Using Real World Terrain in Games – Cesium for Unreal Engine
Taking inspiration from real-world settings is nothing new for video game developers. Fallout 3’s ruined version of Georgetown is a loving recreation of the real thing, down to the bricks themselves. It is lauded as one of the finest sci-fi adaptations of a real-world space in all of gaming. For a more historical effort in a detective based action/drama setting, L.A. Noire’s version of 1940’s Los Angeles using archived maps and Robert Spence’s photographs was a triumph. Players were awed by the look and the feel of a city seemingly torn out of the past.
Of course, these were top studios with massive budgets, which meant that they could dedicate a decent chunk of time and money to researching the landscape in great detail. Not all studios are so lucky.
The problem with using real space as an inspiration for video game terrain can be summed up with one word: Fidelity. In the past, even the best interpretations of real-world locations have fallen short in the eyes of some fans. That’s because the level designers and artists were usually working off of things like 2D photos, hand cam video, and the like. Particularly well off studios might fly the team out for a brief field trip, but trying to capture everything about a location from three hours of exposure is still a daunting task.
Finding a solution to the challenge of creating open worlds in games might have always been just across the corner: geospatial technologies. Why not map the real world instead of virtually creating an artificial one? The latest release of Cesium for Unreal Engine is bridging the gap between geospatial tech and gaming. The plugin has been under development since June 2020, when Cesium got Epic MegaGrant to roll out the solution.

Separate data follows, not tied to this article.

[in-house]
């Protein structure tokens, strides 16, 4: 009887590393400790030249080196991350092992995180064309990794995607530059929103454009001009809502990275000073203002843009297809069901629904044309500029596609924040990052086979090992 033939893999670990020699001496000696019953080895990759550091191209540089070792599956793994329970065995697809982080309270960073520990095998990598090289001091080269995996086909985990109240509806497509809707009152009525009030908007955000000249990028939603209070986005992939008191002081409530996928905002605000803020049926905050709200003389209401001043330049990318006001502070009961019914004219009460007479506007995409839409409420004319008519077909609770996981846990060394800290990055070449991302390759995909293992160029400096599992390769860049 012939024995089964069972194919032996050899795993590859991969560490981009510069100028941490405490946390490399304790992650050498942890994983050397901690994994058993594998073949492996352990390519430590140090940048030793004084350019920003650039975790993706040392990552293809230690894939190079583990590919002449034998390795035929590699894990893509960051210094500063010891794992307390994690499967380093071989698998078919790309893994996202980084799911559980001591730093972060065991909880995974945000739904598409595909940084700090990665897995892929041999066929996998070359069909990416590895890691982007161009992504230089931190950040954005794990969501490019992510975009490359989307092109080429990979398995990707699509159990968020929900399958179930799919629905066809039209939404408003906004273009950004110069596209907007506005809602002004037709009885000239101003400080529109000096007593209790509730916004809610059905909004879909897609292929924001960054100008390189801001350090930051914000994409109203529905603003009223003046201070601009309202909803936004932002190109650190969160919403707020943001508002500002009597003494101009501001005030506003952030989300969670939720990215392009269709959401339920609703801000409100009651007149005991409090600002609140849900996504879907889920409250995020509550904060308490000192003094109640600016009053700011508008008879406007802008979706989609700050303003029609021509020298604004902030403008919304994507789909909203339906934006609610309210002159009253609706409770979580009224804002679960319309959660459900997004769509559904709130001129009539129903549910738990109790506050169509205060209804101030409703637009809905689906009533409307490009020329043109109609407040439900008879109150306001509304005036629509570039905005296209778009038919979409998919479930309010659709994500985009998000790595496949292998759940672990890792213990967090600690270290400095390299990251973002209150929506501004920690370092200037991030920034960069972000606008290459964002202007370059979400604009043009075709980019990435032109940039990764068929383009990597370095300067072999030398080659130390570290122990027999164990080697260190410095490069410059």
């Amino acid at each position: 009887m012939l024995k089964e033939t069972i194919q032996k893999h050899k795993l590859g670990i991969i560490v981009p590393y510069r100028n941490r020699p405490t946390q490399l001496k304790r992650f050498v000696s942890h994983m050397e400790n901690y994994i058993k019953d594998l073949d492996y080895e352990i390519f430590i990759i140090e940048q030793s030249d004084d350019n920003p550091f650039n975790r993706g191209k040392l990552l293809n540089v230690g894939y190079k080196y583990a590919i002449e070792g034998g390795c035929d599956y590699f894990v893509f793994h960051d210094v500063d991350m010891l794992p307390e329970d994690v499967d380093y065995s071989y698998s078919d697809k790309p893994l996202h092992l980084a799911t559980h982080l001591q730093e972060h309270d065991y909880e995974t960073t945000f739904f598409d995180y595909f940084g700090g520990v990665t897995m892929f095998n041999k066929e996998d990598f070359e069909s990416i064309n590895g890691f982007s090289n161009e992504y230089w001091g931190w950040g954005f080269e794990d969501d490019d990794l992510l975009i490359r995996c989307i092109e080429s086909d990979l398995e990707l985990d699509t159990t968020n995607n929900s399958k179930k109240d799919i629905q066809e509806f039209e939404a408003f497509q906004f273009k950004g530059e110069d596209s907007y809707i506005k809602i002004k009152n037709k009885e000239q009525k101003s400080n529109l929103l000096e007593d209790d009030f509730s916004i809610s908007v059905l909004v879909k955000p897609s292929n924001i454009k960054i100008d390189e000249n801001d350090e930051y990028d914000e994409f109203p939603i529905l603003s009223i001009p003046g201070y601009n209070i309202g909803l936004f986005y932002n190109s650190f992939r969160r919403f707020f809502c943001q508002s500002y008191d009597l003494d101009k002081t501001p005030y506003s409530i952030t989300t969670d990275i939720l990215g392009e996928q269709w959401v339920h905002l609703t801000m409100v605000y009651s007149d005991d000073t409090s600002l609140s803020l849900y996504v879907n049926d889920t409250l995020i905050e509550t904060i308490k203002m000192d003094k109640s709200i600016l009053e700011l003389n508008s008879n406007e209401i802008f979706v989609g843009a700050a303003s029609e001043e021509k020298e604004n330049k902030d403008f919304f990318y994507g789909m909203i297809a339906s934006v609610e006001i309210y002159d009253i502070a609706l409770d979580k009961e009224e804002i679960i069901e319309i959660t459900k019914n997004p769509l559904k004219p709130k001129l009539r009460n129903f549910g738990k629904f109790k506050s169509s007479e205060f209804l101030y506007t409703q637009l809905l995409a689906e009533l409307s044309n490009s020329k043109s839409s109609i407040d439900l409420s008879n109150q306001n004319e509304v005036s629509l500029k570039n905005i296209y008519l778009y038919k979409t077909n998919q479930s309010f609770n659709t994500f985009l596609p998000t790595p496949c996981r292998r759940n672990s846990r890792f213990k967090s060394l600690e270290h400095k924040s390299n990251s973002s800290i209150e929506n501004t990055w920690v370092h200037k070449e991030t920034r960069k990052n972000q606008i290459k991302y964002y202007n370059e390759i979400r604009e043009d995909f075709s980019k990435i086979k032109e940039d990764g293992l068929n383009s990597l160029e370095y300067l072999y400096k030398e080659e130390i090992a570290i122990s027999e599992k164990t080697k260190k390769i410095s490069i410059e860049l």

Photogrammetry and LIDAR in games
The solution takes the best features of Cesium engines and enables it for the world of games.
It includes a full-scale, high-accuracy WGS84 globe that can be integrated directly with Unreal Engine. On top of it, users can add their custom datasets e.g. drone-based photogrammetry or LiDAR scans. Everything will work smoothly with game-like human movement, vehicle physics, as well as shadows, clouds etc. adding an extra layer of realism to the real-world terrain.
Moreover, the geospatial datasets can be “copied” to the user’s own world without enforcing the correct geolocation, which gives users the possibility to play around with the tool and the data. Sounds awesome.
With or without a real world anchor, new data can be fed into the Unreal Engine (version 4.26 or later) using a number of industry standard protocols, many of which should be familiar to you: Wavefront Object (.obj), Filmbox (.fbx), Digital Asset Exchange (.dae), glTF (.gltf), Binary glTF (.glb), USGS ASCII DEM (.dem), GeoTIFF (.tiff, .tif), Cesium Terrain Database (.terraindb), Floating Point Raster (.flt), JPEG (.jpg, .jpeg), PNG (.png), CityGML (.citygml, .xml, .gml), KML/COLLADA (.kml, .kmz), and LASer (.las, .laz).
Knowing the imperfections of photogrammetry and LiDAR data there is always a need for manually fine-tuning. A full example of adding photogrammetry as the terrain can be found in the Cesium documentation.